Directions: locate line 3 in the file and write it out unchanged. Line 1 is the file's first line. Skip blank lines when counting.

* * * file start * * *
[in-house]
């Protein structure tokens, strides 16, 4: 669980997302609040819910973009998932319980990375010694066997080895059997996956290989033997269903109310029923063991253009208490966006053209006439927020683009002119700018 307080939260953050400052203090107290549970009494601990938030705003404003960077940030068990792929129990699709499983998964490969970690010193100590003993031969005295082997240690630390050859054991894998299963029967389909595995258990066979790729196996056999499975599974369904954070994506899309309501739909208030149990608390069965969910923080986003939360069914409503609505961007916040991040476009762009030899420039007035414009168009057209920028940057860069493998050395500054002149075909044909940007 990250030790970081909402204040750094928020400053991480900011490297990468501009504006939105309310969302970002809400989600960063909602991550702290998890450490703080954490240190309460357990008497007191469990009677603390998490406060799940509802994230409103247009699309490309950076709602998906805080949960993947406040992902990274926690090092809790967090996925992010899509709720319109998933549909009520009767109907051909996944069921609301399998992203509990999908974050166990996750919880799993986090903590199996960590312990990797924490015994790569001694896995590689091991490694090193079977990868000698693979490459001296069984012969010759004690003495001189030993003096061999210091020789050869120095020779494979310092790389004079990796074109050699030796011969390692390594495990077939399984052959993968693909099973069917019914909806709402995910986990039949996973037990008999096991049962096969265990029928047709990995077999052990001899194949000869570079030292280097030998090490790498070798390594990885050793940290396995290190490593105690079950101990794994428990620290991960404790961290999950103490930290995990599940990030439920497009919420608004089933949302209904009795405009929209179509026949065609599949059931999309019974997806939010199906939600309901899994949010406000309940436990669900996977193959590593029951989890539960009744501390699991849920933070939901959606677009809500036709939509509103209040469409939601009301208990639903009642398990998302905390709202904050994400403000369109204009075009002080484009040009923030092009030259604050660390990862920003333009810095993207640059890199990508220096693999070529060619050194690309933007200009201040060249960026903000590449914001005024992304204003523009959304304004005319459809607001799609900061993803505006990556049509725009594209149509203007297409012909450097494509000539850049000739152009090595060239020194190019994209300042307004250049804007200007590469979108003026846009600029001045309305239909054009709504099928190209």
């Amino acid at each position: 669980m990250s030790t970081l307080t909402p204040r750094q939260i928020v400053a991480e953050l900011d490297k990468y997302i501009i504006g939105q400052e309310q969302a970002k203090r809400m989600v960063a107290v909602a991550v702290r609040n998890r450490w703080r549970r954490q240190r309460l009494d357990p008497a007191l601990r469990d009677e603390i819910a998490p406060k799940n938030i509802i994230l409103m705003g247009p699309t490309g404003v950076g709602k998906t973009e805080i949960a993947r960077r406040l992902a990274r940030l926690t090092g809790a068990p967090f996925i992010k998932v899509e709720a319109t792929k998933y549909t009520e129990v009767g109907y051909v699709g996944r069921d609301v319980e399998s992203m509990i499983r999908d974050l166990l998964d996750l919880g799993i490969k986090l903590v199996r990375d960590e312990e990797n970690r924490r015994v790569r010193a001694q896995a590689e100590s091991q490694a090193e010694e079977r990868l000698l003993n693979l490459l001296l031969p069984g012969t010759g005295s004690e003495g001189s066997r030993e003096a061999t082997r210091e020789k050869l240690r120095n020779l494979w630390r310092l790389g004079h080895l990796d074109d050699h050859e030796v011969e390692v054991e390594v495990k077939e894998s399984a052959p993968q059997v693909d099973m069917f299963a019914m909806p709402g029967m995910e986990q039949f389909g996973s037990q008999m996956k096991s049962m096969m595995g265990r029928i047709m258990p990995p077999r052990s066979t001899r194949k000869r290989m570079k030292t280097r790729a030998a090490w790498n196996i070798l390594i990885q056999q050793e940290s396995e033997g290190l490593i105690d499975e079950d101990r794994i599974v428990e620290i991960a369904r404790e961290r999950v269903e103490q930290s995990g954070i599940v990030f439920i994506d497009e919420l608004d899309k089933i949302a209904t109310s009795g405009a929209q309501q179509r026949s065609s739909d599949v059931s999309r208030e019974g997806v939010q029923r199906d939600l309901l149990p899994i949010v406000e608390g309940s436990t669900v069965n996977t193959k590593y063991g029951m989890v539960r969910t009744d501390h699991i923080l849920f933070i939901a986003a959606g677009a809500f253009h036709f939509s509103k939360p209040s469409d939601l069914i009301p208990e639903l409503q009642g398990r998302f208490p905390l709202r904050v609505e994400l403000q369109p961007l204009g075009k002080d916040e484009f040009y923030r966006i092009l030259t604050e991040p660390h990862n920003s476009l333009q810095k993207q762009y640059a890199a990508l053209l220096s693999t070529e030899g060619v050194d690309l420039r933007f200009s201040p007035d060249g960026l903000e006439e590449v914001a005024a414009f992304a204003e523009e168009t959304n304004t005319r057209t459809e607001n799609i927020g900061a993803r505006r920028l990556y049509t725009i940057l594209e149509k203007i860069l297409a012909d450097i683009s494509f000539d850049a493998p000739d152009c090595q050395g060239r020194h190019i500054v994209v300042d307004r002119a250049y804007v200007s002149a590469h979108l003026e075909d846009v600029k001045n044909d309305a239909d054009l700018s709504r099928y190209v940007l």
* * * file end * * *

């Amino acid at each position: 669980m990250s030790t970081l307080t909402p204040r750094q939260i928020v400053a991480e953050l900011d490297k990468y997302i501009i504006g939105q400052e309310q969302a970002k203090r809400m989600v960063a107290v909602a991550v702290r609040n998890r450490w703080r549970r954490q240190r309460l009494d357990p008497a007191l601990r469990d009677e603390i819910a998490p406060k799940n938030i509802i994230l409103m705003g247009p699309t490309g404003v950076g709602k998906t973009e805080i949960a993947r960077r406040l992902a990274r940030l926690t090092g809790a068990p967090f996925i992010k998932v899509e709720a319109t792929k998933y549909t009520e129990v009767g109907y051909v699709g996944r069921d609301v319980e399998s992203m509990i499983r999908d974050l166990l998964d996750l919880g799993i490969k986090l903590v199996r990375d960590e312990e990797n970690r924490r015994v790569r010193a001694q896995a590689e100590s091991q490694a090193e010694e079977r990868l000698l003993n693979l490459l001296l031969p069984g012969t010759g005295s004690e003495g001189s066997r030993e003096a061999t082997r210091e020789k050869l240690r120095n020779l494979w630390r310092l790389g004079h080895l990796d074109d050699h050859e030796v011969e390692v054991e390594v495990k077939e894998s399984a052959p993968q059997v693909d099973m069917f299963a019914m909806p709402g029967m995910e986990q039949f389909g996973s037990q008999m996956k096991s049962m096969m595995g265990r029928i047709m258990p990995p077999r052990s066979t001899r194949k000869r290989m570079k030292t280097r790729a030998a090490w790498n196996i070798l390594i990885q056999q050793e940290s396995e033997g290190l490593i105690d499975e079950d101990r794994i599974v428990e620290i991960a369904r404790e961290r999950v269903e103490q930290s995990g954070i599940v990030f439920i994506d497009e919420l608004d899309k089933i949302a209904t109310s009795g405009a929209q309501q179509r026949s065609s739909d599949v059931s999309r208030e019974g997806v939010q029923r199906d939600l309901l149990p899994i949010v406000e608390g309940s436990t669900v069965n996977t193959k590593y063991g029951m989890v539960r969910t009744d501390h699991i923080l849920f933070i939901a986003a959606g677009a809500f253009h036709f939509s509103k939360p209040s469409d939601l069914i009301p208990e639903l409503q009642g398990r998302f208490p905390l709202r904050v609505e994400l403000q369109p961007l204009g075009k002080d916040e484009f040009y923030r966006i092009l030259t604050e991040p660390h990862n920003s476009l333009q810095k993207q762009y640059a890199a990508l053209l220096s693999t070529e030899g060619v050194d690309l420039r933007f200009s201040p007035d060249g960026l903000e006439e590449v914001a005024a414009f992304a204003e523009e168009t959304n304004t005319r057209t459809e607001n799609i927020g900061a993803r505006r920028l990556y049509t725009i940057l594209e149509k203007i860069l297409a012909d450097i683009s494509f000539d850049a493998p000739d152009c090595q050395g060239r020194h190019i500054v994209v300042d307004r002119a250049y804007v200007s002149a590469h979108l003026e075909d846009v600029k001045n044909d309305a239909d054009l700018s709504r099928y190209v940007l």